The Sweet Life in the New Year

Jan 15, 2020 | Parenting, Single Parents, Stepfamilies

My brother, Alan, lives in California, and he sends me the most wonderful birthday cards. That Dickinson quote was on the front cover of a card he sent me several years ago, during my most difficult time ever.

My first reaction frankly was frustration and sadness. I thought “Great, it will never come again, and it’s not good. I’ve missed the chance to make it good. I will never get to do this time over again.”

A change in perspective

I soon realized that it didn’t say it was sweet because it was good. It was sweet because this was the only time for this time.

My thought changed again: “If it won’t come again, I better make it as good as I can, even though I’m struggling. I better make it as good for my children as I can, even though they are struggling. How can I make it sweet?” 

Counting the sweet moments

Last month, I sent you some ideas for enjoying the holidays. I started doing some of those things at the end of my first marriage when I was so heartbroken. Then in stepfamily life, my husband and I developed some new traditions when we were struggling so much with stepfamily growing pains. (I’d love to hear from any of you if they were helpful. You can share your feedback in the comment section.)

One of my favorites is to give up perfection and just count all the sweet moments you can find. Our time is precious with our children in stepfamilies and single parent families. Stop counting the days you have with or without your kids, and count all the wonderful moments you have with them. Stop trying to have the perfect holiday or weekend, but keep track of all those great moments over one weekend.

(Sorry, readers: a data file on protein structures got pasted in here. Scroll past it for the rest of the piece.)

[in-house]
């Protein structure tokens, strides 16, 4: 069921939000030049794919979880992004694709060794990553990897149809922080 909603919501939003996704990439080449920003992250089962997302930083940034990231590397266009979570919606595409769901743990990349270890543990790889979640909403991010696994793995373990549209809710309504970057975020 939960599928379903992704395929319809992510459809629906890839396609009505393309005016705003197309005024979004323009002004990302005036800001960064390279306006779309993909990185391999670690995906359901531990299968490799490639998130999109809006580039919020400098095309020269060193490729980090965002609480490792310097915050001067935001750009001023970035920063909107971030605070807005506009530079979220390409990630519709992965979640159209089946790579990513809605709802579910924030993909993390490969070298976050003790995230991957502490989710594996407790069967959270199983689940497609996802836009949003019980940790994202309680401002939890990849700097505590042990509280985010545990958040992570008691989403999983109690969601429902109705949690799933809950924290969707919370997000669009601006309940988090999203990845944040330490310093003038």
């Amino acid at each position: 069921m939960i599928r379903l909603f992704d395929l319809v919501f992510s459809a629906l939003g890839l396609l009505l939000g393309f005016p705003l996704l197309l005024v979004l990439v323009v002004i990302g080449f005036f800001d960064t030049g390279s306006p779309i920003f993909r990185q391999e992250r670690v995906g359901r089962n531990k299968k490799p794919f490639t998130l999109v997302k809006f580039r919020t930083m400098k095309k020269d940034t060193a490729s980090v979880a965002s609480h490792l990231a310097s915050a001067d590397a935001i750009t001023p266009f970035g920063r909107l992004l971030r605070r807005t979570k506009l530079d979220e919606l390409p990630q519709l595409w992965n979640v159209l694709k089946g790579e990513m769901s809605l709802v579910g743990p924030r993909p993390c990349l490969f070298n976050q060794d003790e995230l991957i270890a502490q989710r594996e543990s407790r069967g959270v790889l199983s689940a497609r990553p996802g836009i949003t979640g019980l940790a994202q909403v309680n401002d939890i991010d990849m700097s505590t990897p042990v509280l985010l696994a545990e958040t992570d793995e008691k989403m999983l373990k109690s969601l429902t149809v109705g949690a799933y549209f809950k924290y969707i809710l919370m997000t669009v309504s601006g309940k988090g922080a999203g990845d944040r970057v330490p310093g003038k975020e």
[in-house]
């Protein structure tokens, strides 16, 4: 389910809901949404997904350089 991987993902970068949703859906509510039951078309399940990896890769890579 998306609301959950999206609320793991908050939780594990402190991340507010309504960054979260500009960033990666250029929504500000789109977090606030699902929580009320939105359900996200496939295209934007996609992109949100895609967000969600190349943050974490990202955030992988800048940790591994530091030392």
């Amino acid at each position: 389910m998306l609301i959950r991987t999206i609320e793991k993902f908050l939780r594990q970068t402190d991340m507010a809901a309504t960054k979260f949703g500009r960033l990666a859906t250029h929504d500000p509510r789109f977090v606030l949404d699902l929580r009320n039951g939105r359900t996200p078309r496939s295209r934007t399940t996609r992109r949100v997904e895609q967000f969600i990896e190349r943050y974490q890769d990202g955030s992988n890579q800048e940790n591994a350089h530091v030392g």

Lessons to live by

  • Make a gratitude list, and count 5 things you are grateful for every day. Don’t just count the big stuff. Count the sheets on your bed, the sun in the sky, a good cup of coffee and the flowers. 
  • Measure your time with your family by the things you do together, not the number of days you are together. 
  • It’s the “doing together” that matters. Try to build rituals and traditions in your home that everyone likes.
  • Lower your expectations for a perfect day, event or holiday. Instead, count all the sweet moments you can find. 
  • Whining and gratitude go together. Honor your feelings of frustration, fear, etc. Have at least one safe person to “vent” to. 
  • Remember where you are is better than you think. The grass is never greener in anyone else’s life. Everyone has problems and difficulties you don’t know about. Be happy in your own yard. 

Ultimately, it’s all about taking some pressure off yourself and enjoying the present with your kids. This practice of intentional living can be a great source of comfort to you no matter where you are in your life. Practice it, and find those sweet moments in every day, just waiting for you to see them.

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